How the Pandemic is Sparking a Global Surge in Robots and Automation
The Covid-19 Pandemic is causing online commerce to skyrocket as consumers and businesses turn to vendors like Amazon, Walmart, and Alibaba. This unprecedented surge in demand puts tremendous pressure on warehouses and transport centers, which struggle to hire workers willing to work in close quarters.
Robots are coming to the rescue. Recent advances in automation combines data, computing, and AI to allow robots to learn from examples. I'll summarize these exciting advances and describe how new research allows robots to reliably grasp novel objects from bins and shelves. I'll also describe how Covid-19 is increasing the adoption of robots in healthcare and agriculture that will persist long after the pandemic, and discuss how AI and robots complement human skills, allowing us to focus on what humans do best: innovation, empathy, and communication.
Musk vs. Zuck: Are AI and Robots a Threat...or an Opportunity?
Artificial Intelligence (AI) has surpassed humans at Jeopardy and Go, and driverless cars are widely believed to be around the corner. News articles claim we’re on the brink of a "Singularity" where robots will steal 50% of our jobs. Are AI and Robots an existential threat to humans as Elon Musk warns? Or is Mark Zuckerberg right in stating that humans have many good years ahead? "Automation Anxiety" has a long history, with widespread pronouncements about the imminent loss of jobs to Automation in the 1950s, 1960s, and 1980s. Drawing on his experience as a robotics and AI research expert, Goldberg explores these issues in three parts: 1) What Isn’t New, 2) What Is New, and 3), How We Can Prepare. Ultimately, Goldberg reveals how new innovations will empower humans, not replace them, revealing the power behind new trends from “multiplicity” to "cloud robotics" and more.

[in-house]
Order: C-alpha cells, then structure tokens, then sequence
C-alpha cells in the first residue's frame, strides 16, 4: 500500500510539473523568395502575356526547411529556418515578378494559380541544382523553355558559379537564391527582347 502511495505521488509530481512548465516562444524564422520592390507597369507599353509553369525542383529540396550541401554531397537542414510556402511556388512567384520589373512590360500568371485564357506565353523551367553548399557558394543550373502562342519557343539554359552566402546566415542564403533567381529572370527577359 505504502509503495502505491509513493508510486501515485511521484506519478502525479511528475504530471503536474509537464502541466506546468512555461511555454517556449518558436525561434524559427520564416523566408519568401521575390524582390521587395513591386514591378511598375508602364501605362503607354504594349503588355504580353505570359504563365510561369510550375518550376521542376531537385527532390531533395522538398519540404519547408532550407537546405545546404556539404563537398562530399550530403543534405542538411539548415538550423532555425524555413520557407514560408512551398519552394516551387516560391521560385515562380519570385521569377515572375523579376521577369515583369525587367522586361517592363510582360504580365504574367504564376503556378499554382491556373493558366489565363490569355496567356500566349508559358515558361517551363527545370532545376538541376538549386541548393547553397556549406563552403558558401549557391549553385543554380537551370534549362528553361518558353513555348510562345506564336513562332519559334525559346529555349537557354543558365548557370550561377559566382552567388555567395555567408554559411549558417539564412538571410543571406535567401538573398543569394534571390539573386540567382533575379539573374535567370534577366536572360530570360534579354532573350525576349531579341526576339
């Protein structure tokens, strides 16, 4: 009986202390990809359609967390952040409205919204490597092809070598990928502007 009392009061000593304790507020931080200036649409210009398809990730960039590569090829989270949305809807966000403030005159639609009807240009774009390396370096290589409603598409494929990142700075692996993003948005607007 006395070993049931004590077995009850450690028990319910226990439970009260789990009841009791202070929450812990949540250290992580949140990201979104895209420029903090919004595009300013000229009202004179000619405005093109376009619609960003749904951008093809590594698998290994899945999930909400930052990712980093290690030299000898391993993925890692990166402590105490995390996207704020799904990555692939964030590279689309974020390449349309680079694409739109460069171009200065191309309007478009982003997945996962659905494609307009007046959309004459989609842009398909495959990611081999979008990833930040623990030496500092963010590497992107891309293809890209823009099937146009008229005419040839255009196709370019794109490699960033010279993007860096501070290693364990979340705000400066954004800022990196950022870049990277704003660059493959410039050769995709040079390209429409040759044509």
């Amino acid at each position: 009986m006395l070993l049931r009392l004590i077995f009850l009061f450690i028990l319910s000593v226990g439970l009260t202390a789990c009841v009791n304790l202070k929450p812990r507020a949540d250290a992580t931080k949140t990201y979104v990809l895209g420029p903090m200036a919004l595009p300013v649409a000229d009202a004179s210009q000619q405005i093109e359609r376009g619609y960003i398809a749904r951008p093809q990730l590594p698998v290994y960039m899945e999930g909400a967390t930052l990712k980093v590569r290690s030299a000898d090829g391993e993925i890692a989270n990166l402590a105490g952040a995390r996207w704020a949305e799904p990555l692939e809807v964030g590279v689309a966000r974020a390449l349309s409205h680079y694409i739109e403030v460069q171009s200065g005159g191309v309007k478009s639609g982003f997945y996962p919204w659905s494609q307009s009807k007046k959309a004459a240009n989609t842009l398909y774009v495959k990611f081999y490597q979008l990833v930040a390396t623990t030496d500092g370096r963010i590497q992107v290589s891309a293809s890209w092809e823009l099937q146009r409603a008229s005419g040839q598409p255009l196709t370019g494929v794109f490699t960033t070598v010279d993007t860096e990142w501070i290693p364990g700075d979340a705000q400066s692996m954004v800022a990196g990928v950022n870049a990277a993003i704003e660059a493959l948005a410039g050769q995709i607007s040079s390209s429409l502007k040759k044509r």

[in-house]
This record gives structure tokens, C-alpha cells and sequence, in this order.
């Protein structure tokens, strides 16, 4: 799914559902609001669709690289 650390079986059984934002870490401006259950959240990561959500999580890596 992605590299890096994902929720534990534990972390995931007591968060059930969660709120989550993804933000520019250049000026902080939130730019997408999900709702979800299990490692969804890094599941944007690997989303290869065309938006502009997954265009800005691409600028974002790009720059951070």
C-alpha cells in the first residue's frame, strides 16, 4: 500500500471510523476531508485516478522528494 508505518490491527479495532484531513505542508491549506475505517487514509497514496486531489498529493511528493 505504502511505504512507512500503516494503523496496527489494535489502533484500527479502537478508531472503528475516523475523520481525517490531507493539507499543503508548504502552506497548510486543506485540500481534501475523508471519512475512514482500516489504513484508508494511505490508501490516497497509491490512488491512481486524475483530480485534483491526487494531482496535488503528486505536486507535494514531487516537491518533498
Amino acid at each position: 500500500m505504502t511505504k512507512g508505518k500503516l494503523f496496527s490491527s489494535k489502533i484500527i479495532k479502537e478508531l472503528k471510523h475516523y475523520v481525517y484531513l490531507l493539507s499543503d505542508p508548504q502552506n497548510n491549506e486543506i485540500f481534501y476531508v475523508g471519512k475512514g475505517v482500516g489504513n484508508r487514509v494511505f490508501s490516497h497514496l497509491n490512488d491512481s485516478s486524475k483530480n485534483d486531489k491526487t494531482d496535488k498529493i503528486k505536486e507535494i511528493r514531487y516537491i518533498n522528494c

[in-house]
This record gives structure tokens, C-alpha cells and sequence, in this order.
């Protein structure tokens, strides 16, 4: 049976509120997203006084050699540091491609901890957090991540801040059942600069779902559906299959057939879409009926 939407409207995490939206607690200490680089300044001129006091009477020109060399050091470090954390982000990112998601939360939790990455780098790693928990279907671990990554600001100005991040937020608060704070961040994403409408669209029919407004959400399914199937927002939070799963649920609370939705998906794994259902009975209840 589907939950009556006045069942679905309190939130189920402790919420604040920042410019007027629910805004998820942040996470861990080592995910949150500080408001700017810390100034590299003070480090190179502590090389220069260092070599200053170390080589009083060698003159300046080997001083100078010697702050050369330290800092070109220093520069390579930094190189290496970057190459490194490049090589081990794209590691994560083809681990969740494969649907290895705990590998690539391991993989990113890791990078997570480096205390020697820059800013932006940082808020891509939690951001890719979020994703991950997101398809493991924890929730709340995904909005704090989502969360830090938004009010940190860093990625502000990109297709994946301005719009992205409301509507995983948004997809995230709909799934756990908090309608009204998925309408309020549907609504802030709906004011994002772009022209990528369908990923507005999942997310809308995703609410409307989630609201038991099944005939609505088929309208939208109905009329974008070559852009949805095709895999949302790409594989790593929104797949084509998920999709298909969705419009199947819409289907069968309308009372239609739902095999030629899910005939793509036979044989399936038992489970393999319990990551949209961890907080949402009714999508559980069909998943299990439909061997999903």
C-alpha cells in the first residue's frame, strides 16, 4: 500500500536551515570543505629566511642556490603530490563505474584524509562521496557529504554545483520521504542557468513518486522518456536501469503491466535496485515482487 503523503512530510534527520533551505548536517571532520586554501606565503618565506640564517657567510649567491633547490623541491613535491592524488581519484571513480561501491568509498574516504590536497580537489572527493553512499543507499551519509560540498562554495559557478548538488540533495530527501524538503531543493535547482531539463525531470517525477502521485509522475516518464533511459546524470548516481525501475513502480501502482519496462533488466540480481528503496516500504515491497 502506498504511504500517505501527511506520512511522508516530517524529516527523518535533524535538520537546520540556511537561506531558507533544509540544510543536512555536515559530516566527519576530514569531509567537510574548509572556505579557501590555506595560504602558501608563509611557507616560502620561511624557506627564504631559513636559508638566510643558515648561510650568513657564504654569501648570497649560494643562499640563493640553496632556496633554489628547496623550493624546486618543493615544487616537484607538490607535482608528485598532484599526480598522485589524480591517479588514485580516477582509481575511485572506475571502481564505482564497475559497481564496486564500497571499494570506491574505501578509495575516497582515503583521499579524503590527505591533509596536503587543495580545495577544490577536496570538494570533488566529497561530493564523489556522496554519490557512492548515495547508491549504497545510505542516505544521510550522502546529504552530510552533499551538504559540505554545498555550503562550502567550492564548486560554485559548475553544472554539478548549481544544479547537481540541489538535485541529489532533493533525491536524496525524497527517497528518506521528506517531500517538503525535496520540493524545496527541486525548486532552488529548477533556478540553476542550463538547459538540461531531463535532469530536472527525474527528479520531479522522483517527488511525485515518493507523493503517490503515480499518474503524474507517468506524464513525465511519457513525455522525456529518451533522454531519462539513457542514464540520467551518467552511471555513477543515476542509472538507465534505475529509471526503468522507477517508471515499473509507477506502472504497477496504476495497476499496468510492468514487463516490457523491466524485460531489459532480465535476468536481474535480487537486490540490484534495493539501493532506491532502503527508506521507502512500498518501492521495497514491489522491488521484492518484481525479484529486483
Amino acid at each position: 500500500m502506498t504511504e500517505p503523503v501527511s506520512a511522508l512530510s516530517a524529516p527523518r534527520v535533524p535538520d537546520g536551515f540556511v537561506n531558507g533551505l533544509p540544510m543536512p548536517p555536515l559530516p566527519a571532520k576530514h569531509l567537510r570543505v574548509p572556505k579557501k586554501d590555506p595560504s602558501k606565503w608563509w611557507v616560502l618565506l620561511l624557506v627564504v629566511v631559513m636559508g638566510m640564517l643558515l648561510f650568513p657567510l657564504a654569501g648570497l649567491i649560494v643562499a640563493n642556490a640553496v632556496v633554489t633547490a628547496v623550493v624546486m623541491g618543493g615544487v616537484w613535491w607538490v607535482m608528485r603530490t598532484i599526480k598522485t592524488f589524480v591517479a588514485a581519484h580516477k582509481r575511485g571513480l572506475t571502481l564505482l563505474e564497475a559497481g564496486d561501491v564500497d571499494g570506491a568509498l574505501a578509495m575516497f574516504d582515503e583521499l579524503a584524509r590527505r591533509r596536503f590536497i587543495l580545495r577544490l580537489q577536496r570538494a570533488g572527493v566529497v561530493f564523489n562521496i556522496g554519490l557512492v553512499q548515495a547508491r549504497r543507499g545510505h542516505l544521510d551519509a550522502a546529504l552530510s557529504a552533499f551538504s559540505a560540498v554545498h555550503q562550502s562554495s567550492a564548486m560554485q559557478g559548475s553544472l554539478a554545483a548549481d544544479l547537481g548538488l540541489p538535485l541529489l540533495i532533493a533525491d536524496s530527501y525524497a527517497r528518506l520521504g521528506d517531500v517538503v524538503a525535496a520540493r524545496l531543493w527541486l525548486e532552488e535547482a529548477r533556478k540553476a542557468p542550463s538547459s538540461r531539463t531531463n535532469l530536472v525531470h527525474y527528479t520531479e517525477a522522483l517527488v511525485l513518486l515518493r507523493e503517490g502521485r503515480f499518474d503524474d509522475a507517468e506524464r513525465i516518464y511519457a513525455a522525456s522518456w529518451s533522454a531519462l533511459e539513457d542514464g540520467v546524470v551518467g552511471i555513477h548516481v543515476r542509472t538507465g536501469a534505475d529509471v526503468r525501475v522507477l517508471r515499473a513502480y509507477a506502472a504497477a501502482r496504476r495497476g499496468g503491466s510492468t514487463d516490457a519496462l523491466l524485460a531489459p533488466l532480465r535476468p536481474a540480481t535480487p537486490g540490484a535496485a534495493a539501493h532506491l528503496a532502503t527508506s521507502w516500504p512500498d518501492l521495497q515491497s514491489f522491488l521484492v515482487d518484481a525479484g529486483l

Robots with Their Heads in the Clouds
The next generation of robots will be more social than solitary. Rather than viewing every robot as an isolated system with limited computation and memory, roboticists are now exploring how robots and automation systems can actively exchange information and resources via networks. Building on emerging advances in cloud computing, big data, open-source, and the Internet of Things, this paradigm has potential to significantly increase the capabilities of robots and automation systems.
Cultivating the Uncanny: Art, Fear, and Fascination with Technology
Engineers, animators, and designers apply the concept of the Uncanny Valley to technologies from AI to Robots to Siri. In 1919, a year before the word “robot” was coined, Sigmund Freud published an influential essay tracing the concept of the Uncanny back to the Renaissance. Goldberg illustrates this history with art that explores the shifting borders between the digital and the natural, including his Emmy-nominated short doc film that explores our collective fear and fascination with robots, the most human of our machines.
The Future of Brainstorming
To brainstorm at the scale of social media, we can use techniques from an unlikely source: Robotics. Goldberg presents recent results on social innovation and collective brainstorming work with the U.S. State Department, General Motors, and the State of California.
Putting the Turing into ManufacTuring: Recent Developments in Algorithmic Automation